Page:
LARA v. FAULISI

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Jonathan LARA, respondent, v. Mariano FAULISI, appellant.

No. 2015–10270.

Decided: September 21, 2016

JOHN M. LEVENTHAL, J.P., L. PRISCILLA HALL, LEONARD B. AUSTIN, and BETSY BARROS, JJ. Ahmuty, Demers & McManus, Albertson, NY (Nicholas M. Cardascia and Glenn A. Kaminska of counsel), for appellant. Alexander Bespechny, Brooklyn, NY (Louis A. Badolato of counsel), for respondent.

In an action to recover damages for personal injuries, the defendant appeals, as limited by his brief, from so much of an order of the Supreme Court, Kings County (Silber, J.), dated July 9, 2015, as granted the plaintiff's motion for summary judgment on the issue of liability.

ORDERED that the order is affirmed insofar as appealed from, with costs.

On April 19, 2013, a vehicle operated by the plaintiff collided with a vehicle operated by the defendant at the intersection of 109th Avenue and 96th Street in Queens. At the time of the accident, the plaintiff was traveling in the eastbound lane of 109th Avenue, which was not governed by any traffic control device at its intersection with 96th Street. The defendant was traveling northbound on 96th Street, which was governed by a stop sign at its intersection with 109th Avenue.

The plaintiff commenced this action to recover damages for the personal injuries he allegedly sustained. The plaintiff moved for summary judgment on the issue of liability, and the Supreme Court granted the motion. The defendant appeals.

The plaintiff established, prima facie, his entitlement to judgment as a matter of law by demonstrating that the defendant negligently drove his vehicle into the intersection without yielding the right-of-way and that this was the sole proximate cause of the accident (see Vehicle and Traffic Law § 1142 [a]; McPherson v. Chanzeb, 123 A.D.3d 1098, 1099, 999 N.Y.S.2d 521; Williams v. Hayes, 103 A.D.3d 713, 713–714, 959 N.Y.S.2d 713; Briggs v. Russo, 98 A.D.3d 547, 548, 949 N.Y.S.2d 719). In opposition, the defendant failed to submit evidence sufficient to raise a triable issue of fact. The question of whether the defendant stopped at the stop sign is not dispositive, since the evidence established that he failed to yield even if he did stop (see Lilaj v. Ferentinos, 126 A.D.3d 947, 948, 7 N.Y.S.3d 172; Williams v. Hayes, 103 A.D.3d at 713–714, 959 N.Y.S.2d 713; Amalfitano v. Rocco, 100 A.D.3d 939, 940, 954 N.Y.S.2d 644; Czarnecki v. Corso, 81 A.D.3d 774, 775, 916 N.Y.S.2d 828). As the driver with the right-of-way, the plaintiff was entitled to anticipate that the defendant would yield the right-of-way, and the defendant's speculative assertions in opposition to the motion were insufficient to raise a triable issue of fact (see Briggs v. Russo, 98 A.D.3d at 548, 949 N.Y.S.2d 719; Martin v. Ali, 78 A.D.3d 1135, 1136, 912 N.Y.S.2d 610; Yelder v. Walters, 64 A.D.3d 762, 764, 883 N.Y.S.2d 290; DeLuca v. Cerda, 60 A.D.3d 721, 722, 875 N.Y.S.2d 520).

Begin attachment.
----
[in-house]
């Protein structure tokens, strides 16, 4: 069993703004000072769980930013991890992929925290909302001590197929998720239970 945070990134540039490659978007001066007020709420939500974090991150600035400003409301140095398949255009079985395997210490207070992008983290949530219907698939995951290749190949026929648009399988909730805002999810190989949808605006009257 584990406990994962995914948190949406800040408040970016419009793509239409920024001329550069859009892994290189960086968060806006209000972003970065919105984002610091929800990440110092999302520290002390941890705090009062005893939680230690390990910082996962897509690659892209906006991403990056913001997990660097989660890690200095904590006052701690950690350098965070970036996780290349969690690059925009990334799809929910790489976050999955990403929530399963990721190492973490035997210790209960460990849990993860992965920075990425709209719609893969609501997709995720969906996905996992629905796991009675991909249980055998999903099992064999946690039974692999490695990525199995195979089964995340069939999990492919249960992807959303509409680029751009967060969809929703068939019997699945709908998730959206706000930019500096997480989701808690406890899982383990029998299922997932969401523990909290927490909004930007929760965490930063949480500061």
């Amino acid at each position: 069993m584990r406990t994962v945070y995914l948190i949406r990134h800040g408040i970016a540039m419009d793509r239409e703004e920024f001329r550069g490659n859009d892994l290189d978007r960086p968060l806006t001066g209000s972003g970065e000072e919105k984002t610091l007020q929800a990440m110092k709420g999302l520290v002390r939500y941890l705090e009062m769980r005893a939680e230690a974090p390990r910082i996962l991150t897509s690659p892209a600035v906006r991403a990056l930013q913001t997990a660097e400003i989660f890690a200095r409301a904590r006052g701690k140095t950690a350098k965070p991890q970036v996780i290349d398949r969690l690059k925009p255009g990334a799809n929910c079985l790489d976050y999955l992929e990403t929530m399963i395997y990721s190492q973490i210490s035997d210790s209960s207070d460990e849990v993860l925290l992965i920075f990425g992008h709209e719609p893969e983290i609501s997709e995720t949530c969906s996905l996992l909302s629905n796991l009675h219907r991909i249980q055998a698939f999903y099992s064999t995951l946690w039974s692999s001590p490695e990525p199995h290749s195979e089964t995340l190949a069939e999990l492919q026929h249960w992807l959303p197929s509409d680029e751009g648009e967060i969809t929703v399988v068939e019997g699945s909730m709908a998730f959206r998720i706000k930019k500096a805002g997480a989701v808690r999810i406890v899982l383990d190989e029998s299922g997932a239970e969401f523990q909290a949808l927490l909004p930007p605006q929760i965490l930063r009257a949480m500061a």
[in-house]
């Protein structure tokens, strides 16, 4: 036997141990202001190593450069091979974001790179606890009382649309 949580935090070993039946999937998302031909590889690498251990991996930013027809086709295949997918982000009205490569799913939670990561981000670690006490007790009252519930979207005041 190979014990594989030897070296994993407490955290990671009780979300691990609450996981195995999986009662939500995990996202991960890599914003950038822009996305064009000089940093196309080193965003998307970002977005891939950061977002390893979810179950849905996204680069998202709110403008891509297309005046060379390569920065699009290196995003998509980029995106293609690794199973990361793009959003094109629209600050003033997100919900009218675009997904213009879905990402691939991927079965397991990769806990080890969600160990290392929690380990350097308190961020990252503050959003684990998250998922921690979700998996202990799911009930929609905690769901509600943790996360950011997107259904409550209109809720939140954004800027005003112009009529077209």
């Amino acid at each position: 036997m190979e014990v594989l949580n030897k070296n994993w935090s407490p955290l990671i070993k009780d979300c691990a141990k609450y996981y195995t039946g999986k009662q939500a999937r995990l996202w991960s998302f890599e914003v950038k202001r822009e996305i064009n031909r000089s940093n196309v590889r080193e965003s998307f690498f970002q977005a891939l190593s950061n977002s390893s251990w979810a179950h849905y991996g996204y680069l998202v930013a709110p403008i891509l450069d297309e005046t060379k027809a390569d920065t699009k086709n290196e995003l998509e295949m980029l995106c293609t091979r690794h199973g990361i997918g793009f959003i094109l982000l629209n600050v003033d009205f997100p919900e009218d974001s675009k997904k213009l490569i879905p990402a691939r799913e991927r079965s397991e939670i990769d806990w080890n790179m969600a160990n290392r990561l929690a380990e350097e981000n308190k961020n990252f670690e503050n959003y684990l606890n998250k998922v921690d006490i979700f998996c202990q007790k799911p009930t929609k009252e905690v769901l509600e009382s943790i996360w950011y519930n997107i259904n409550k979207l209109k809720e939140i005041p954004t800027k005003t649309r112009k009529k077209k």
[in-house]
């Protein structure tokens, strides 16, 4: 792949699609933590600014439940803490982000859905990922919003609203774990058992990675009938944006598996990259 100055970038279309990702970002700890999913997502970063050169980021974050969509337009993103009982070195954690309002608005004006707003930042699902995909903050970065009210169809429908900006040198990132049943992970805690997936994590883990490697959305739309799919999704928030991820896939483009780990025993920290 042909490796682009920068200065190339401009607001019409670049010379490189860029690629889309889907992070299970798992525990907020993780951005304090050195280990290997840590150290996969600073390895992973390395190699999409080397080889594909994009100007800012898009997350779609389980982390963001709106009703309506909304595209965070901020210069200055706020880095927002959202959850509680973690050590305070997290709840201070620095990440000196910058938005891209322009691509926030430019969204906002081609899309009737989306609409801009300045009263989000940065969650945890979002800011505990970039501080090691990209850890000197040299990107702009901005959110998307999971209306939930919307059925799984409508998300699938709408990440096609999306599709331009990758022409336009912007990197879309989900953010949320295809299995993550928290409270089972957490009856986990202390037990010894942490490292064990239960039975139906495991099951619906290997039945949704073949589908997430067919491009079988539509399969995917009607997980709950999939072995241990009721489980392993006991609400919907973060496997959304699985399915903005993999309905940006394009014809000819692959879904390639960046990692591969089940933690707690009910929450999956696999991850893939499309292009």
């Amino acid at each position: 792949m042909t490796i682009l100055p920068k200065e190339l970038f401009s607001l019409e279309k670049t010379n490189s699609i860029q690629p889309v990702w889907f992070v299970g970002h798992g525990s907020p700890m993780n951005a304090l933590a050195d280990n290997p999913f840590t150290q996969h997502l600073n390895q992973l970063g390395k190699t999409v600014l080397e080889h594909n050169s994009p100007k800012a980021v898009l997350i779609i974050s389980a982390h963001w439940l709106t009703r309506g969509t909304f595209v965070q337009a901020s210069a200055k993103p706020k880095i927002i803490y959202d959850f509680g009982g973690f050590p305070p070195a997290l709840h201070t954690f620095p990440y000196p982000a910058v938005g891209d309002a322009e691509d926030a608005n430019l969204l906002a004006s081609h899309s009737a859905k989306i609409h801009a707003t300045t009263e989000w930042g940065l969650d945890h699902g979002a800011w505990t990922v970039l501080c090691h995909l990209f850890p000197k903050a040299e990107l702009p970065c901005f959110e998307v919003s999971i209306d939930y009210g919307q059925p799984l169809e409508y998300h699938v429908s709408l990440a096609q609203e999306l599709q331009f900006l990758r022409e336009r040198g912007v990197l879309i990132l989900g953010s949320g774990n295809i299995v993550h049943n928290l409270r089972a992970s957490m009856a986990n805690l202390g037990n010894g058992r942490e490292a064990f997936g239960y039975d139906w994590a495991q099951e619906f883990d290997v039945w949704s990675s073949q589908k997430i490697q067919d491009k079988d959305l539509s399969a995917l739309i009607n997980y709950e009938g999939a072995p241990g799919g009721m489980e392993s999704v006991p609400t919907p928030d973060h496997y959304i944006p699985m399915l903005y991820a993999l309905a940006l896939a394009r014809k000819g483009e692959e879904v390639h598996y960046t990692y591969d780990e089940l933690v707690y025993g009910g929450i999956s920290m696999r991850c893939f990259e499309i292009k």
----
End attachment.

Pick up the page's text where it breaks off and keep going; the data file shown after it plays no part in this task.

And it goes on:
Accordingly, the Supreme Court properly granted the plaintiff's motion for summary judgment on the issue of liability.

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